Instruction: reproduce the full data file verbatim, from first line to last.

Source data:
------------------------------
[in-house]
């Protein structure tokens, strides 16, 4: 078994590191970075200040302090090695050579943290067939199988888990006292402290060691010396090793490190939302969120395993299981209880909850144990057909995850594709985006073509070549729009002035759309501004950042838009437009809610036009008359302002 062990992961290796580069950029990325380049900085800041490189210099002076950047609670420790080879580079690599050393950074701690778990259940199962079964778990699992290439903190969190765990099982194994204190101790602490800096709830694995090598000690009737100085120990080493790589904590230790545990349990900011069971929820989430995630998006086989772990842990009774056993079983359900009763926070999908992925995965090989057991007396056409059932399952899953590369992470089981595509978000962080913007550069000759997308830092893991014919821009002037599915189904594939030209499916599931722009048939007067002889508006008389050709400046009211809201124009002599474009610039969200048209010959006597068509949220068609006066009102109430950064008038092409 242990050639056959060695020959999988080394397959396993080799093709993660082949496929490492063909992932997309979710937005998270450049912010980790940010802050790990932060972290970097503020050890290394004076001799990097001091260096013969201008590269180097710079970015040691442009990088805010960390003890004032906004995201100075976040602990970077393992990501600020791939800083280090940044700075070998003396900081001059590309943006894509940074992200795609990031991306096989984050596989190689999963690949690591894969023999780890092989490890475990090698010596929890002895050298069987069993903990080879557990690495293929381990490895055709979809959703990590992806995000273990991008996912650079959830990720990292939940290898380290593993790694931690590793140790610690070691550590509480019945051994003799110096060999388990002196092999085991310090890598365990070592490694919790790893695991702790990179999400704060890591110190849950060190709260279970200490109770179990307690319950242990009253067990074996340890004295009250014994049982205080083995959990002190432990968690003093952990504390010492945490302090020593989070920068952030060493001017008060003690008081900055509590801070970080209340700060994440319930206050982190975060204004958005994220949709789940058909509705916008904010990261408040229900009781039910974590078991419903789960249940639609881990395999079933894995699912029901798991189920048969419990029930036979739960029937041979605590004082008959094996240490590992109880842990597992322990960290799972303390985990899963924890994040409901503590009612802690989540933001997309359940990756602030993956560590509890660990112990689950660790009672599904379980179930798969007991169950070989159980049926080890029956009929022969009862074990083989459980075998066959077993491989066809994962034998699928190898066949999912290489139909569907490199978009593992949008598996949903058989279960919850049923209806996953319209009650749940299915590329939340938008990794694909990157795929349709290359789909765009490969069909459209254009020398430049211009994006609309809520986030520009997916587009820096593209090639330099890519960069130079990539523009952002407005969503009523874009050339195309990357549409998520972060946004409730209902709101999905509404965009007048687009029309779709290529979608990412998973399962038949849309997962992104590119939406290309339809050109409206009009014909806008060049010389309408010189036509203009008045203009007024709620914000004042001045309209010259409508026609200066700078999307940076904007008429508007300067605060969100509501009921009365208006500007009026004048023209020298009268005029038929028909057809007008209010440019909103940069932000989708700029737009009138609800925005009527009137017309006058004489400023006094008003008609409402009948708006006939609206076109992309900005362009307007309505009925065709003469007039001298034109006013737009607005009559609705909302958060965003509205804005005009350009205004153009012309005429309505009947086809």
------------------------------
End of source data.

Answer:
[in-house]
């Protein structure tokens, strides 16, 4: 078994590191970075200040302090090695050579943290067939199988888990006292402290060691010396090793490190939302969120395993299981209880909850144990057909995850594709985006073509070549729009002035759309501004950042838009437009809610036009008359302002 062990992961290796580069950029990325380049900085800041490189210099002076950047609670420790080879580079690599050393950074701690778990259940199962079964778990699992290439903190969190765990099982194994204190101790602490800096709830694995090598000690009737100085120990080493790589904590230790545990349990900011069971929820989430995630998006086989772990842990009774056993079983359900009763926070999908992925995965090989057991007396056409059932399952899953590369992470089981595509978000962080913007550069000759997308830092893991014919821009002037599915189904594939030209499916599931722009048939007067002889508006008389050709400046009211809201124009002599474009610039969200048209010959006597068509949220068609006066009102109430950064008038092409 242990050639056959060695020959999988080394397959396993080799093709993660082949496929490492063909992932997309979710937005998270450049912010980790940010802050790990932060972290970097503020050890290394004076001799990097001091260096013969201008590269180097710079970015040691442009990088805010960390003890004032906004995201100075976040602990970077393992990501600020791939800083280090940044700075070998003396900081001059590309943006894509940074992200795609990031991306096989984050596989190689999963690949690591894969023999780890092989490890475990090698010596929890002895050298069987069993903990080879557990690495293929381990490895055709979809959703990590992806995000273990991008996912650079959830990720990292939940290898380290593993790694931690590793140790610690070691550590509480019945051994003799110096060999388990002196092999085991310090890598365990070592490694919790790893695991702790990179999400704060890591110190849950060190709260279970200490109770179990307690319950242990009253067990074996340890004295009250014994049982205080083995959990002190432990968690003093952990504390010492945490302090020593989070920068952030060493001017008060003690008081900055509590801070970080209340700060994440319930206050982190975060204004958005994220949709789940058909509705916008904010990261408040229900009781039910974590078991419903789960249940639609881990395999079933894995699912029901798991189920048969419990029930036979739960029937041979605590004082008959094996240490590992109880842990597992322990960290799972303390985990899963924890994040409901503590009612802690989540933001997309359940990756602030993956560590509890660990112990689950660790009672599904379980179930798969007991169950070989159980049926080890029956009929022969009862074990083989459980075998066959077993491989066809994962034998699928190898066949999912290489139909569907490199978009593992949008598996949903058989279960919850049923209806996953319209009650749940299915590329939340938008990794694909990157795929349709290359789909765009490969069909459209254009020398430049211009994006609309809520986030520009997916587009820096593209090639330099890519960069130079990539523009952002407005969503009523874009050339195309990357549409998520972060946004409730209902709101999905509404965009007048687009029309779709290529979608990412998973399962038949849309997962992104590119939406290309339809050109409206009009014909806008060049010389309408010189036509203009008045203009007024709620914000004042001045309209010259409508026609200066700078999307940076904007008429508007300067605060969100509501009921009365208006500007009026004048023209020298009268005029038929028909057809007008209010440019909103940069932000989708700029737009009138609800925005009527009137017309006058004489400023006094008003008609409402009948708006006939609206076109992309900005362009307007309505009925065709003469007039001298034109006013737009607005009559609705909302958060965003509205804005005009350009205004153009012309005429309505009947086809």